In spite of its unparalleled opportunities, the crypto industry has been ridden with a number of long-standing challenges.
Despite its ambiguous relationship with the traditional financial sphere as its competitor as well as a potential partner, an enormous growth in value and in a variety of assets has made it extremely attractive for investors. Statistics certainly attest to that fact that cryptocurrencies are not a fad that will blow over, but are here to stay. In 2017, crypto-based funding volume surpassed volumes via the more traditional avenues of IPOs and private equity. At the same time, with a current market capitalization exceeding $200 billion and continuing to grow exponentially, in August 2017 red-hot demand for bitcoin exposure drove prices for the bitcoin-linked Grayscale fund to a level 110% over the price of the underlying bitcoin assets.
Given this background, demand for securitized crypto assets and crypto derivatives in the next five years is expected to continue to skyrocket. Investors wishing to acquire crypto assets or exposure to the cryptocurrency growth have essentially two options to do this: either they can buy ‘raw’ crypto via a crypto exchange, or they can buy a proxy via the traditional financial markets. While both avenues are open to individual investors, for multiple reasons the former is more or less closed to most institutional investors such as pension funds. Some of the principal issues include a lack of titled rights usable by institutional investors, the lack of a legal framework to enable judicial recovery in case of disputes, and of course the substantial risk of theft due to security breaches. Crypto assets cannot be audited at least by the Big Four accounting firms, and cannot be used as collateral within the standard commercial bank framework.Currently, most trading of cryptocurrencies is done via OTC or crypto exchange channels, all of which carry significant settlement and clearing risks. Furthermore, Blockchain transactions are final and irrevocable regardless of the legal contract states, and crypto is not governed by any sovereign. While this may be desirable for some individual investors, it is a red flag for financial institutions.
And while traditional financial markets do offer a few limited avenues, the supply is extremely limited, both in terms of quantity and variety. As a result, thus far it has been difficult for institutional investors to take advantage of this growth. So for example, while investors may purchase Grayscale fund shares, due to substantial premiums charged, the prices of these shares do not always move in tandem with those of the underlying assets. Premiums aside, this makes it an unreliable vehicle for investment. At the same time, there is virtually no way to gain exposure to other leading cryptocurrencies such as Bitcoin Cash or Ethereum.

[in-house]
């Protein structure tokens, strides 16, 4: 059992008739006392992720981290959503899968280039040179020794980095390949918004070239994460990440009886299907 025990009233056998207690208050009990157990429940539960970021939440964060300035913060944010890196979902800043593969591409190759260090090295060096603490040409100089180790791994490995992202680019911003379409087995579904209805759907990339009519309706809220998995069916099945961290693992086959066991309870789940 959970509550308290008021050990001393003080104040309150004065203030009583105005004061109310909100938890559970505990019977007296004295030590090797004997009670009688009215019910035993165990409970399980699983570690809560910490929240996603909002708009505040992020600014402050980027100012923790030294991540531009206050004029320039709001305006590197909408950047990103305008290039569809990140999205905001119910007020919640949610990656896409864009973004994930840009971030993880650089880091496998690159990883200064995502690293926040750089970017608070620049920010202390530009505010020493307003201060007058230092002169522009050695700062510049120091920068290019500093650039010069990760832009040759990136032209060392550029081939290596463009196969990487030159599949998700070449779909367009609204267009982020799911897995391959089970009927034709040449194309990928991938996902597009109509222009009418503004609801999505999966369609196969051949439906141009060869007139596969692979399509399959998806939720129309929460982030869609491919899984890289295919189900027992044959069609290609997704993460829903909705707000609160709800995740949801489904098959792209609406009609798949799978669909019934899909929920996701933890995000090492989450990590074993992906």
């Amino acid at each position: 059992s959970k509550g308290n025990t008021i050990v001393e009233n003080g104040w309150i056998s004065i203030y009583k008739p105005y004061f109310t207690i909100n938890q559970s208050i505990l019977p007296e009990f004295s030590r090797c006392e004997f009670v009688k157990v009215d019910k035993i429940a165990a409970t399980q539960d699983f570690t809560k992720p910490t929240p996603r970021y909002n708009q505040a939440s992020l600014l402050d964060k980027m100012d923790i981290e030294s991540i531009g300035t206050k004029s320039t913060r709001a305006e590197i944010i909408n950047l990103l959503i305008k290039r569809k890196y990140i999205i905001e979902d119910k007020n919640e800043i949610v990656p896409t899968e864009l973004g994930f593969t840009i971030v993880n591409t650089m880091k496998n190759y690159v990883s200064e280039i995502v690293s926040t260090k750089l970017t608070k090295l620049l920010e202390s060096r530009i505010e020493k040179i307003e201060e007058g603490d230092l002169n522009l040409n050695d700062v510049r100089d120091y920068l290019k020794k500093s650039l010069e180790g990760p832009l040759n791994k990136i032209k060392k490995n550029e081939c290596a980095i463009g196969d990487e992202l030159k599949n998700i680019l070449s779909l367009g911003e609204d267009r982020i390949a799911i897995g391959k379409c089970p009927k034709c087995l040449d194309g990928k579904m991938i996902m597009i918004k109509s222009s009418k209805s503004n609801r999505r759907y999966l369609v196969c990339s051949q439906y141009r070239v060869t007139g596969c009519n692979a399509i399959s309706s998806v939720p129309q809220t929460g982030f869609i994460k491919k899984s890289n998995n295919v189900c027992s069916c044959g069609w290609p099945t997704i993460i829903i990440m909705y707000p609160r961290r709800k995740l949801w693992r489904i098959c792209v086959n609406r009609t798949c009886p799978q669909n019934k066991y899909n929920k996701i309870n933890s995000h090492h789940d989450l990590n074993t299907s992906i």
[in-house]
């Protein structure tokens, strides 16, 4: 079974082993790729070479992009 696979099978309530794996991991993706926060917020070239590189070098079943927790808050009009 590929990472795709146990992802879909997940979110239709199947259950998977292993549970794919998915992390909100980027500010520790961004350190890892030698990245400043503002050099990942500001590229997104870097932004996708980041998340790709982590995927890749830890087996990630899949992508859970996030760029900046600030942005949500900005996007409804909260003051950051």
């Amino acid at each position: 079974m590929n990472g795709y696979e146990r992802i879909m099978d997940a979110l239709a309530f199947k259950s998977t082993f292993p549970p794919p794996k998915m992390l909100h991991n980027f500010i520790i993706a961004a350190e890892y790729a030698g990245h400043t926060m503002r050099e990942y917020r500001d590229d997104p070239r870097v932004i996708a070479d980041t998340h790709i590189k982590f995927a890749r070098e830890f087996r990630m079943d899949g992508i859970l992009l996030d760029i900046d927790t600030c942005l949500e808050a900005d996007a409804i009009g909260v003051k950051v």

Moreover, the products currently available on the market have major disadvantages. They expose investors to the credit risk of the issuer because they only provide indirect exposure to underlying assets. This exposes investors to valuation and liquidity risks if the fund owner should go bankrupt. These numerous barriers currently prevent the legacy investors from capitalizing on the emerging opportunities in the industry. Evgeny Xata, CEO of Luxembourg-based CyberTrust, suggests that a flexible supply of securitized crypto notes could solve some of these problems and that making securitized crypto more accessible will also provide the basis for derivative products such as 3x long BTC. A number of financial services companies and fund managers are working on such solutions, but of course, the process is not easy. CyberTrust plans to launch its Global Crypto Notes early in 2018.